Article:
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At the moment I'm implementing versioning for our REST API in our Rails application. Is there a way this can be implemented so you only define new functionality in new versions? Say for example:

I have a Users controller and a Products controller. Products has stayed the same between V1 and V2, but Users has changed. It would be nice if we could set it up so that if I call for V2 of Products, my application knows it doesn't exist and simply uses the most recent controller version instead (in this case, V1). This would allow for us to not create a whole new set of controllers for every version; we'd only create new controllers for the specific functionality that has changed.

Below is a snippet from our Routes.rb, and admittedly I have no idea how to tackle this problem. Any help would be greatly appreciated!

namespace :api do
    scope module: :v1, constraints: ApiConstraints.new(version: 1) do
      resources :users
      resources :products
    end
    scope module: :v2, constraints: ApiConstraints.new(version: 2) do
      resources :users
    end 
end
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3 Answers 3

Have you looked at Grape already?

What I have done over the API's I have built is, when something changes for all of them (like authentication) I just get them all to inherit from a specific versioned api controller, as in Api::V1::BaseController and place the common behavior and controls in there.

Since changing the API usually also meant changing the representations, using a tool that generates the representations for your is also really important, there are many gems out there for this as:

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Thanks for the quick answer! Our team is already using RABL, so ideally we'd like to reuse those views in Grape. I'm looking into Grape right now and once I have a working implementation I'll mark this as the answer. –  NSCodeCasts Sep 1 '12 at 17:38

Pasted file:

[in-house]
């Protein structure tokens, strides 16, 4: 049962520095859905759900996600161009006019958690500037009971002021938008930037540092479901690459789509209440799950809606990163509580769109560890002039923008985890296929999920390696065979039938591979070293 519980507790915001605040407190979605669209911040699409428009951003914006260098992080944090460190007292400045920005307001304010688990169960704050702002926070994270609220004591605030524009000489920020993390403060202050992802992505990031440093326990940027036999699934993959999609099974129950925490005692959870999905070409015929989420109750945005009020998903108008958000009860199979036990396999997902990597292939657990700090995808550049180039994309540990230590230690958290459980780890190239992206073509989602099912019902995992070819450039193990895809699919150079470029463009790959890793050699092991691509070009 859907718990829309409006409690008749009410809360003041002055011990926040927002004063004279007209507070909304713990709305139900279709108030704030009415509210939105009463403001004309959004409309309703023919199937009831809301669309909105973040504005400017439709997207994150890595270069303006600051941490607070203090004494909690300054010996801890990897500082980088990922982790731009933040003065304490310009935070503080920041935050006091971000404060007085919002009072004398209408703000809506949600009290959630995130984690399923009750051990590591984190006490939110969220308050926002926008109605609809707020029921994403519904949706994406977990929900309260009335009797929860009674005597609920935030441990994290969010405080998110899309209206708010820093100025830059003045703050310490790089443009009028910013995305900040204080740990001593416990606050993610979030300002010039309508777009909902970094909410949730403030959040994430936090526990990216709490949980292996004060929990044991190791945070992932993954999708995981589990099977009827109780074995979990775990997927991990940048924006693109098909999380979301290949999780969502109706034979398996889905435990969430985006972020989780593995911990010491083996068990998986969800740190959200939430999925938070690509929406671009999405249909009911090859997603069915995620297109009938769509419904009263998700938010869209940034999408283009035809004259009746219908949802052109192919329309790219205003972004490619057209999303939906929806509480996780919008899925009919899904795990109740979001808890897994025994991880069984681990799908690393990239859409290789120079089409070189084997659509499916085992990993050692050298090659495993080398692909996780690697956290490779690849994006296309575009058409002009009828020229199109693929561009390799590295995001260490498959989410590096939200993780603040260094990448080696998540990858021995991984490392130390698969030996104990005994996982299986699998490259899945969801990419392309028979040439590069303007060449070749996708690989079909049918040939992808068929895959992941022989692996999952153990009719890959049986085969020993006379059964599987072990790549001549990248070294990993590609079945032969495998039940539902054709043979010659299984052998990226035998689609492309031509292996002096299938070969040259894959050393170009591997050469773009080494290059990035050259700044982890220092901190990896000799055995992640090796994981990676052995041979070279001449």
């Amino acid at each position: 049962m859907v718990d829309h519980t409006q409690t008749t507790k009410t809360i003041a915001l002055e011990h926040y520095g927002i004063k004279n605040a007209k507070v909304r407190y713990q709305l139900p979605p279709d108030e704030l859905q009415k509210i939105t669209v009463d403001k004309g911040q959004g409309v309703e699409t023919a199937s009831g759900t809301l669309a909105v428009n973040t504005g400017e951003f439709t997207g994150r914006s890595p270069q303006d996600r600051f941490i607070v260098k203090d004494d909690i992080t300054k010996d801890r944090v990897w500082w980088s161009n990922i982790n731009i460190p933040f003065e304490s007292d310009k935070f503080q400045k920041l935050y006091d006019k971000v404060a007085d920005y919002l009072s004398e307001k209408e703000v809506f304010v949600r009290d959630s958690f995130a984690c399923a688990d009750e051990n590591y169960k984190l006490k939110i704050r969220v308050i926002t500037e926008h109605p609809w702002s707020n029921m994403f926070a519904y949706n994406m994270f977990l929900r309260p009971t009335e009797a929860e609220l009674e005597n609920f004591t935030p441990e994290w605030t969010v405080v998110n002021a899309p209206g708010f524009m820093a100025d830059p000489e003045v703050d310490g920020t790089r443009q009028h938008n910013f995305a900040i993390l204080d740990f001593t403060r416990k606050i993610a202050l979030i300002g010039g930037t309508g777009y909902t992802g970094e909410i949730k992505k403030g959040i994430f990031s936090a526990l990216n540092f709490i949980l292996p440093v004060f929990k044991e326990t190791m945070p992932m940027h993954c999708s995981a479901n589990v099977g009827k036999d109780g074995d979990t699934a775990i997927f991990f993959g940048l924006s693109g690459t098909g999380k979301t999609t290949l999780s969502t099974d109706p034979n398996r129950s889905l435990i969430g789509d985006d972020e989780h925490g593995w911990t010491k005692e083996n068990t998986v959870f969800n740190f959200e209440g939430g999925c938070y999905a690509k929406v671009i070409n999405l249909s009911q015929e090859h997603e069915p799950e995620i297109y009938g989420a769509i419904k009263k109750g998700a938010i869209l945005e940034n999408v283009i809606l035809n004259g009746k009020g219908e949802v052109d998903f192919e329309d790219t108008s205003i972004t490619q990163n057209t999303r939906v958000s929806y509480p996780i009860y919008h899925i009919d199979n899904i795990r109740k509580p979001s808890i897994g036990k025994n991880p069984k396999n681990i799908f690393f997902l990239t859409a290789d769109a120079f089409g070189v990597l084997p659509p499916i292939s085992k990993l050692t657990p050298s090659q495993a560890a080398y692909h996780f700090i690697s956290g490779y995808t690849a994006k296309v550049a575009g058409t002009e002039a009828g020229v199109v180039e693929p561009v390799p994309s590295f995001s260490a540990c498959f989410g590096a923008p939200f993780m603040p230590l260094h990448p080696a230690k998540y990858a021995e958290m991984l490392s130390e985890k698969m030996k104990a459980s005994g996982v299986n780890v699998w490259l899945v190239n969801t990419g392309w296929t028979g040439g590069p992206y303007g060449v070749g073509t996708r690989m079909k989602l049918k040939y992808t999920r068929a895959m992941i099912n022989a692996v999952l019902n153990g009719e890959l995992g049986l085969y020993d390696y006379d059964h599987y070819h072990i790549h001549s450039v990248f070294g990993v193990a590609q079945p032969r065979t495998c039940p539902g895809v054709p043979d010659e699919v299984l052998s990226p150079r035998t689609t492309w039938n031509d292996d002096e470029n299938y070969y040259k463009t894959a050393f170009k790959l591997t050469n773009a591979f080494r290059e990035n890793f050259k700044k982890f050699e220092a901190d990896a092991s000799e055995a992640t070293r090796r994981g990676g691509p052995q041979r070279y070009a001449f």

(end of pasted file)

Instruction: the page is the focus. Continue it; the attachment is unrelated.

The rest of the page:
This is what Grape is designed to do.

In addition, you have the option of mounting your API in your routes.rb file or mapping it in config.ru, bypassing the Rails stack and greatly improving the performance of the API.

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I've used the same strategy for sometime and recently changed approaches-and admittedly I'm biased because I'm also one of the authors of our new approach with VersionCake.

This approach is to only version our payloads or views, afterall views are the contract between the client and if there is a breaking contract change, then the version needs to change. In VersionCake, you can version your views like so:

app/views/products/show.v1.rabl
app/views/products/show.v2.rabl
app/views/users/show.v1.rabl

The specific feature that is important based on your question is that VersionCake will gracefully degrade to the latest supported version. Given the example above, a client requesting users/1.json for version 2 will receive the payload for users/show.v1.rabl.

All this being said, it would require adopting a new versioning approach, so it might not be the best answer, but I think it's an option worth considering.

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It looks interesting, and may I ask that do you ever face the need to create a new controller since the old one has too many version-specific conditions? How to cache per version? Thanks. –  lulalala Nov 6 '13 at 4:22
    
I have developed several version branches in a controller, but nothing so egregious that we needed to create a new controller. We will try to force as much version specific logic into models methods and call them in the views to try and leave the controllers as dry as possible. As for caching, it depends what type you mean. If using page caching, you should probably use the version in the etag. –  bencode Nov 9 '13 at 21:20

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